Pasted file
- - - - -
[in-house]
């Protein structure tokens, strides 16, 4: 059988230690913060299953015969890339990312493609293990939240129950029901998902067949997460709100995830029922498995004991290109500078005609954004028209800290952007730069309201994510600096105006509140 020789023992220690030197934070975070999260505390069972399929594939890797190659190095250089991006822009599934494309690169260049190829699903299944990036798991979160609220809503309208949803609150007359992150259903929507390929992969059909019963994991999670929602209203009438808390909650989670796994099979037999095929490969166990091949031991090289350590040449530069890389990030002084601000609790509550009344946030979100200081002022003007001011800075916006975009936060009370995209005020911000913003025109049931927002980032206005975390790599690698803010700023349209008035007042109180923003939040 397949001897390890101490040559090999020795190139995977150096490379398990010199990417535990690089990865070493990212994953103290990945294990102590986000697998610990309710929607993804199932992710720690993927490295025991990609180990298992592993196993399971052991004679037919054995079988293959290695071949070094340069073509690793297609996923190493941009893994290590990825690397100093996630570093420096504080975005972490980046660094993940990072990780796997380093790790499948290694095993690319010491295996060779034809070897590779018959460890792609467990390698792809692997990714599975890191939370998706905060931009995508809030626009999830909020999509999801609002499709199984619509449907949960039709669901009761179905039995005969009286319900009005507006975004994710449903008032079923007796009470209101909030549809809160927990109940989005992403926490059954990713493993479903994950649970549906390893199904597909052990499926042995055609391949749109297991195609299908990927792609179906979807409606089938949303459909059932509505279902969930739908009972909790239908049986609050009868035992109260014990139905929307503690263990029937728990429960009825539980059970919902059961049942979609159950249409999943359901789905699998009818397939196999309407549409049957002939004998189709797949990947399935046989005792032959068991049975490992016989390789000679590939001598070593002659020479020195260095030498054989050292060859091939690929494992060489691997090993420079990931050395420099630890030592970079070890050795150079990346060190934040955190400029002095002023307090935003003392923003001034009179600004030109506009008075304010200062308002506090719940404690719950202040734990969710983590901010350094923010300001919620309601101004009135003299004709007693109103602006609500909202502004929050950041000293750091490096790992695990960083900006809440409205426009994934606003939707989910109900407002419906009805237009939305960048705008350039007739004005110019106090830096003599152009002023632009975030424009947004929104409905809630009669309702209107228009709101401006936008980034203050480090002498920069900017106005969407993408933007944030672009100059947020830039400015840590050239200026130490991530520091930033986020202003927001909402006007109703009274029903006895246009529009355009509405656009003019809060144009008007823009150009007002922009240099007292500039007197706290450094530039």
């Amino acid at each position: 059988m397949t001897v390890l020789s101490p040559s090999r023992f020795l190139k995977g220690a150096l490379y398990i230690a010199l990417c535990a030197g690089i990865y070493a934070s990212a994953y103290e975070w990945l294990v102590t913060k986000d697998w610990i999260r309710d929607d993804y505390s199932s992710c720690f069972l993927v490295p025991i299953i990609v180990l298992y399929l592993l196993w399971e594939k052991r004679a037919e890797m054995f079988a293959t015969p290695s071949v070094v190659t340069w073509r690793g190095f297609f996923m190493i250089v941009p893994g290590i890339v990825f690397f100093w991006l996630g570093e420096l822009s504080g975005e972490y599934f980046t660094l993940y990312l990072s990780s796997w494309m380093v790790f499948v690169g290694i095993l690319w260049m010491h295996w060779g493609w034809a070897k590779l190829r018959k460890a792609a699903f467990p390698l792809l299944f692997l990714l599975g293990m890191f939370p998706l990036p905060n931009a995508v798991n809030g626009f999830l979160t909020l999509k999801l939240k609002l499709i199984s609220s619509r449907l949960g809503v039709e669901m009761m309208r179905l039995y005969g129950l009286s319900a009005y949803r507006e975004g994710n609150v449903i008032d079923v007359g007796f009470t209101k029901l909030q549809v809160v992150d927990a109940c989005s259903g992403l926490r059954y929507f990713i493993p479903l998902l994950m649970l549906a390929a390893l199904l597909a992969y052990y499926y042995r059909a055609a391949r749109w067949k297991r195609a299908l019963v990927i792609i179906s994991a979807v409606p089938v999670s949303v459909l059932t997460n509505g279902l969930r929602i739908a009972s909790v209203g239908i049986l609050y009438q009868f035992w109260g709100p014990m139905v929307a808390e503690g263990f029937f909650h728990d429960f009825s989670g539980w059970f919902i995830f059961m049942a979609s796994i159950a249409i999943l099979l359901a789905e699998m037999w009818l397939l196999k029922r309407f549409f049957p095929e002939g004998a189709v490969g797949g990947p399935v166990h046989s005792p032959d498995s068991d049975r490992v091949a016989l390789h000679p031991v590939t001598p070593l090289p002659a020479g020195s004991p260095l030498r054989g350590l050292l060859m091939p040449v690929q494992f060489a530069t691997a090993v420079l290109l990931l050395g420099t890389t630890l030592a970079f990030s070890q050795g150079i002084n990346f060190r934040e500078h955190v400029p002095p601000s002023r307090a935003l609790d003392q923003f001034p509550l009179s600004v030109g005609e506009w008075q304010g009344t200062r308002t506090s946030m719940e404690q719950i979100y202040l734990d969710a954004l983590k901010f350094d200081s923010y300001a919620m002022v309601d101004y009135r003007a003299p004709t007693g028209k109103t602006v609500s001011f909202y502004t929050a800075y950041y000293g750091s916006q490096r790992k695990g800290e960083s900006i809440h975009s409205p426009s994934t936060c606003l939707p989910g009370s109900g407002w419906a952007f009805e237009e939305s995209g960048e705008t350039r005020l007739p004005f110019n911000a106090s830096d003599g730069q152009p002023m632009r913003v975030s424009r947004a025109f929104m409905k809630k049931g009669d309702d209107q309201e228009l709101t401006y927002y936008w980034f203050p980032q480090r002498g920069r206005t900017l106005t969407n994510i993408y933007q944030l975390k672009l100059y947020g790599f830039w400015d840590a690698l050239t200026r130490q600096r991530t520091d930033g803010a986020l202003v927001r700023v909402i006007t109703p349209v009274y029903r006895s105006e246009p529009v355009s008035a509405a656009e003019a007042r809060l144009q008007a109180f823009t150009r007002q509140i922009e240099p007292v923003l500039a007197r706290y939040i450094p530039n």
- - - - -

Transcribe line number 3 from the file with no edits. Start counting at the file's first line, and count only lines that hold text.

């Amino acid at each position: 059988m397949t001897v390890l020789s101490p040559s090999r023992f020795l190139k995977g220690a150096l490379y398990i230690a010199l990417c535990a030197g690089i990865y070493a934070s990212a994953y103290e975070w990945l294990v102590t913060k986000d697998w610990i999260r309710d929607d993804y505390s199932s992710c720690f069972l993927v490295p025991i299953i990609v180990l298992y399929l592993l196993w399971e594939k052991r004679a037919e890797m054995f079988a293959t015969p290695s071949v070094v190659t340069w073509r690793g190095f297609f996923m190493i250089v941009p893994g290590i890339v990825f690397f100093w991006l996630g570093e420096l822009s504080g975005e972490y599934f980046t660094l993940y990312l990072s990780s796997w494309m380093v790790f499948v690169g290694i095993l690319w260049m010491h295996w060779g493609w034809a070897k590779l190829r018959k460890a792609a699903f467990p390698l792809l299944f692997l990714l599975g293990m890191f939370p998706l990036p905060n931009a995508v798991n809030g626009f999830l979160t909020l999509k999801l939240k609002l499709i199984s609220s619509r449907l949960g809503v039709e669901m009761m309208r179905l039995y005969g129950l009286s319900a009005y949803r507006e975004g994710n609150v449903i008032d079923v007359g007796f009470t209101k029901l909030q549809v809160v992150d927990a109940c989005s259903g992403l926490r059954y929507f990713i493993p479903l998902l994950m649970l549906a390929a390893l199904l597909a992969y052990y499926y042995r059909a055609a391949r749109w067949k297991r195609a299908l019963v990927i792609i179906s994991a979807v409606p089938v999670s949303v459909l059932t997460n509505g279902l969930r929602i739908a009972s909790v209203g239908i049986l609050y009438q009868f035992w109260g709100p014990m139905v929307a808390e503690g263990f029937f909650h728990d429960f009825s989670g539980w059970f919902i995830f059961m049942a979609s796994i159950a249409i999943l099979l359901a789905e699998m037999w009818l397939l196999k029922r309407f549409f049957p095929e002939g004998a189709v490969g797949g990947p399935v166990h046989s005792p032959d498995s068991d049975r490992v091949a016989l390789h000679p031991v590939t001598p070593l090289p002659a020479g020195s004991p260095l030498r054989g350590l050292l060859m091939p040449v690929q494992f060489a530069t691997a090993v420079l290109l990931l050395g420099t890389t630890l030592a970079f990030s070890q050795g150079i002084n990346f060190r934040e500078h955190v400029p002095p601000s002023r307090a935003l609790d003392q923003f001034p509550l009179s600004v030109g005609e506009w008075q304010g009344t200062r308002t506090s946030m719940e404690q719950i979100y202040l734990d969710a954004l983590k901010f350094d200081s923010y300001a919620m002022v309601d101004y009135r003007a003299p004709t007693g028209k109103t602006v609500s001011f909202y502004t929050a800075y950041y000293g750091s916006q490096r790992k695990g800290e960083s900006i809440h975009s409205p426009s994934t936060c606003l939707p989910g009370s109900g407002w419906a952007f009805e237009e939305s995209g960048e705008t350039r005020l007739p004005f110019n911000a106090s830096d003599g730069q152009p002023m632009r913003v975030s424009r947004a025109f929104m409905k809630k049931g009669d309702d209107q309201e228009l709101t401006y927002y936008w980034f203050p980032q480090r002498g920069r206005t900017l106005t969407n994510i993408y933007q944030l975390k672009l100059y947020g790599f830039w400015d840590a690698l050239t200026r130490q600096r991530t520091d930033g803010a986020l202003v927001r700023v909402i006007t109703p349209v009274y029903r006895s105006e246009p529009v355009s008035a509405a656009e003019a007042r809060l144009q008007a109180f823009t150009r007002q509140i922009e240099p007292v923003l500039a007197r706290y939040i450094p530039n």